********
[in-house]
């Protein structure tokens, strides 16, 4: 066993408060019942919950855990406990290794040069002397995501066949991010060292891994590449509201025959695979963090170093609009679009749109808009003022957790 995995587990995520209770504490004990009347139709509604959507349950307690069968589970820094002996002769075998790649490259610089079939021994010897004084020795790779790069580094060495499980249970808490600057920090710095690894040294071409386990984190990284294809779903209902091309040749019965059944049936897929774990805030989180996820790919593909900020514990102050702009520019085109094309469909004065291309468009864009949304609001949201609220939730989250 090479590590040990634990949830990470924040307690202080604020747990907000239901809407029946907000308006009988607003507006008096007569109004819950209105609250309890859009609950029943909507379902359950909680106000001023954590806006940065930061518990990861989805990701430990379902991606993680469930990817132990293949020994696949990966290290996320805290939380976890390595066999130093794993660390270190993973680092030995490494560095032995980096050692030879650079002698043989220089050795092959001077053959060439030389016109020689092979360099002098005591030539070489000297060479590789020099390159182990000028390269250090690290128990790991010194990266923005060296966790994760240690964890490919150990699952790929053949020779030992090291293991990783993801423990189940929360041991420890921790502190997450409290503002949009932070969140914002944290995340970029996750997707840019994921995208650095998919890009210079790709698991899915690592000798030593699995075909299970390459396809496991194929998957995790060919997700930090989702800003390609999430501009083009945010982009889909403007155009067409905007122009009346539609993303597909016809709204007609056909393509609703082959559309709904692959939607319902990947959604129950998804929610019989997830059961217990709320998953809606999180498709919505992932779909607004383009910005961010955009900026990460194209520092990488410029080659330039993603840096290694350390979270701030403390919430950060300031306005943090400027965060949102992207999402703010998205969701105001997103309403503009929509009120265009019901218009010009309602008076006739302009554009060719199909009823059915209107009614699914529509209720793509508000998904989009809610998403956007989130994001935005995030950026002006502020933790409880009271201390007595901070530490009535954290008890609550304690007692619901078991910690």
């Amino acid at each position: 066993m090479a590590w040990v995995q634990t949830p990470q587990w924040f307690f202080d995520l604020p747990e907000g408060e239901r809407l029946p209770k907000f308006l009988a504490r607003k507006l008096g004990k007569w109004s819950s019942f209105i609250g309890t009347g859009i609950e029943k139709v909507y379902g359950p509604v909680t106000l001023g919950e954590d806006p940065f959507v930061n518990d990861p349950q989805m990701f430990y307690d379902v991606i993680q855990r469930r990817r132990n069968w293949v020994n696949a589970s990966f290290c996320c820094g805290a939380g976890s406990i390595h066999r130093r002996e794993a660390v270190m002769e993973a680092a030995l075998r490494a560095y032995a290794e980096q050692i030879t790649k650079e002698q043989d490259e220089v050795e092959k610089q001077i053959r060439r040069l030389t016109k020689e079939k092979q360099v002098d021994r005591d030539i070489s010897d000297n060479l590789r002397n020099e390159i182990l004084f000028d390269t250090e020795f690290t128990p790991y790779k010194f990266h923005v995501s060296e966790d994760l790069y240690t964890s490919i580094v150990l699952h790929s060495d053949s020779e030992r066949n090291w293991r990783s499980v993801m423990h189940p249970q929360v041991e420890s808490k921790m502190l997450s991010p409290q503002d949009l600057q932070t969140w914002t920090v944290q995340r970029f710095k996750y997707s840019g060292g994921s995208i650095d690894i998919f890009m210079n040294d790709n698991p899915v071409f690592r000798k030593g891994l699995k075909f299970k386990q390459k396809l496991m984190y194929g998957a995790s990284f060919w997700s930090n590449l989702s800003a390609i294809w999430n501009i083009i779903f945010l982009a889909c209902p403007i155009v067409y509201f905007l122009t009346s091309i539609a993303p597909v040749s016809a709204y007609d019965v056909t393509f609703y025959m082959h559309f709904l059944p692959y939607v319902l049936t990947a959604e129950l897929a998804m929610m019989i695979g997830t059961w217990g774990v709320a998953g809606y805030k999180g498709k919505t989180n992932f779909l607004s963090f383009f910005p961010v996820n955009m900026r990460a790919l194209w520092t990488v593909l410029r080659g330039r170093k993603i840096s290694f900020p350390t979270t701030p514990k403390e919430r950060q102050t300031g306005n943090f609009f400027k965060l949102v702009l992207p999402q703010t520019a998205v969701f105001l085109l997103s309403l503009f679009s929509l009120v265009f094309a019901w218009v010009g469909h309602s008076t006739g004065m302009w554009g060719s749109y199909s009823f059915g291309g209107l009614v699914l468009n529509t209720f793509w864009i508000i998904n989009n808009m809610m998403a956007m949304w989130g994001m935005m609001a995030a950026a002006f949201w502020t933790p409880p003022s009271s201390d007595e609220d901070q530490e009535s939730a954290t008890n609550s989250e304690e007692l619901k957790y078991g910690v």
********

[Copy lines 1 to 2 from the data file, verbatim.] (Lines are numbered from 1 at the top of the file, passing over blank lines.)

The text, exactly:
[in-house]
């Protein structure tokens, strides 16, 4: 066993408060019942919950855990406990290794040069002397995501066949991010060292891994590449509201025959695979963090170093609009679009749109808009003022957790 995995587990995520209770504490004990009347139709509604959507349950307690069968589970820094002996002769075998790649490259610089079939021994010897004084020795790779790069580094060495499980249970808490600057920090710095690894040294071409386990984190990284294809779903209902091309040749019965059944049936897929774990805030989180996820790919593909900020514990102050702009520019085109094309469909004065291309468009864009949304609001949201609220939730989250 090479590590040990634990949830990470924040307690202080604020747990907000239901809407029946907000308006009988607003507006008096007569109004819950209105609250309890859009609950029943909507379902359950909680106000001023954590806006940065930061518990990861989805990701430990379902991606993680469930990817132990293949020994696949990966290290996320805290939380976890390595066999130093794993660390270190993973680092030995490494560095032995980096050692030879650079002698043989220089050795092959001077053959060439030389016109020689092979360099002098005591030539070489000297060479590789020099390159182990000028390269250090690290128990790991010194990266923005060296966790994760240690964890490919150990699952790929053949020779030992090291293991990783993801423990189940929360041991420890921790502190997450409290503002949009932070969140914002944290995340970029996750997707840019994921995208650095998919890009210079790709698991899915690592000798030593699995075909299970390459396809496991194929998957995790060919997700930090989702800003390609999430501009083009945010982009889909403007155009067409905007122009009346539609993303597909016809709204007609056909393509609703082959559309709904692959939607319902990947959604129950998804929610019989997830059961217990709320998953809606999180498709919505992932779909607004383009910005961010955009900026990460194209520092990488410029080659330039993603840096290694350390979270701030403390919430950060300031306005943090400027965060949102992207999402703010998205969701105001997103309403503009929509009120265009019901218009010009309602008076006739302009554009060719199909009823059915209107009614699914529509209720793509508000998904989009809610998403956007989130994001935005995030950026002006502020933790409880009271201390007595901070530490009535954290008890609550304690007692619901078991910690």